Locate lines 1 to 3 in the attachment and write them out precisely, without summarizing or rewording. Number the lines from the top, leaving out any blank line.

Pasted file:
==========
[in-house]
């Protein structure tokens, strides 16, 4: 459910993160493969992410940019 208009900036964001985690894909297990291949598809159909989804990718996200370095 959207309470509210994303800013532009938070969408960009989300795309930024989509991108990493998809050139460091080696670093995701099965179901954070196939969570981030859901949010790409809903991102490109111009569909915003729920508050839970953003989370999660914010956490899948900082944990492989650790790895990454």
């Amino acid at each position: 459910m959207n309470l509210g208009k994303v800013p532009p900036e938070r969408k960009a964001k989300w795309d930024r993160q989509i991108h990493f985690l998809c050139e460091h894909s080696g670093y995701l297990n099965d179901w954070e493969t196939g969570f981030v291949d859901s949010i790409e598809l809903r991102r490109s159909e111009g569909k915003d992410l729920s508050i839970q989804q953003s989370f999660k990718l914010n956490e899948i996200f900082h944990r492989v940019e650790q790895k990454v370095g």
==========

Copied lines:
[in-house]
């Protein structure tokens, strides 16, 4: 459910993160493969992410940019 208009900036964001985690894909297990291949598809159909989804990718996200370095 959207309470509210994303800013532009938070969408960009989300795309930024989509991108990493998809050139460091080696670093995701099965179901954070196939969570981030859901949010790409809903991102490109111009569909915003729920508050839970953003989370999660914010956490899948900082944990492989650790790895990454």
């Amino acid at each position: 459910m959207n309470l509210g208009k994303v800013p532009p900036e938070r969408k960009a964001k989300w795309d930024r993160q989509i991108h990493f985690l998809c050139e460091h894909s080696g670093y995701l297990n099965d179901w954070e493969t196939g969570f981030v291949d859901s949010i790409e598809l809903r991102r490109s159909e111009g569909k915003d992410l729920s508050i839970q989804q953003s989370f999660k990718l914010n956490e899948i996200f900082h944990r492989v940019e650790q790895k990454v370095g």